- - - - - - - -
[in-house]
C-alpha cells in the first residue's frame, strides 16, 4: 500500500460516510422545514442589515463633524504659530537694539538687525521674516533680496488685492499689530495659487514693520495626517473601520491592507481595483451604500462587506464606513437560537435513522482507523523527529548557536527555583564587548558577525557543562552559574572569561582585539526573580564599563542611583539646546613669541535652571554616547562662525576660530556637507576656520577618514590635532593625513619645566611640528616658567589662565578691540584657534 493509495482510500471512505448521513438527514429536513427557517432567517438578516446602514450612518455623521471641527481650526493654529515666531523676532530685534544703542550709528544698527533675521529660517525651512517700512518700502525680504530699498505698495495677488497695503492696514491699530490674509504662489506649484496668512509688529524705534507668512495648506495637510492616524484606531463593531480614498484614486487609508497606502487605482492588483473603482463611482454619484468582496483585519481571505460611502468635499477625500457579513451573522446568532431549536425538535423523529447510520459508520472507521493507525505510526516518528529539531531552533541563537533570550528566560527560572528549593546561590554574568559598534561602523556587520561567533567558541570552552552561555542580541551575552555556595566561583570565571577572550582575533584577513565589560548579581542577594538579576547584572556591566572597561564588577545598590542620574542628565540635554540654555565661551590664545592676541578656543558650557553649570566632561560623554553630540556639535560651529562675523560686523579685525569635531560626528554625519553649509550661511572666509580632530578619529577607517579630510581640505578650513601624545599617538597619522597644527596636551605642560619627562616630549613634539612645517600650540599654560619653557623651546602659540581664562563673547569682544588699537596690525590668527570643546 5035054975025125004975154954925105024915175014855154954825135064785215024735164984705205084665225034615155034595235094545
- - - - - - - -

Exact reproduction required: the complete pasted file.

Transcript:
[in-house]
C-alpha cells in the first residue's frame, strides 16, 4: 500500500460516510422545514442589515463633524504659530537694539538687525521674516533680496488685492499689530495659487514693520495626517473601520491592507481595483451604500462587506464606513437560537435513522482507523523527529548557536527555583564587548558577525557543562552559574572569561582585539526573580564599563542611583539646546613669541535652571554616547562662525576660530556637507576656520577618514590635532593625513619645566611640528616658567589662565578691540584657534 493509495482510500471512505448521513438527514429536513427557517432567517438578516446602514450612518455623521471641527481650526493654529515666531523676532530685534544703542550709528544698527533675521529660517525651512517700512518700502525680504530699498505698495495677488497695503492696514491699530490674509504662489506649484496668512509688529524705534507668512495648506495637510492616524484606531463593531480614498484614486487609508497606502487605482492588483473603482463611482454619484468582496483585519481571505460611502468635499477625500457579513451573522446568532431549536425538535423523529447510520459508520472507521493507525505510526516518528529539531531552533541563537533570550528566560527560572528549593546561590554574568559598534561602523556587520561567533567558541570552552552561555542580541551575552555556595566561583570565571577572550582575533584577513565589560548579581542577594538579576547584572556591566572597561564588577545598590542620574542628565540635554540654555565661551590664545592676541578656543558650557553649570566632561560623554553630540556639535560651529562675523560686523579685525569635531560626528554625519553649509550661511572666509580632530578619529577607517579630510581640505578650513601624545599617538597619522597644527596636551605642560619627562616630549613634539612645517600650540599654560619653557623651546602659540581664562563673547569682544588699537596690525590668527570643546 5035054975025125004975154954925105024915175014855154954825135064785215024735164984705205084665225034615155034595235094545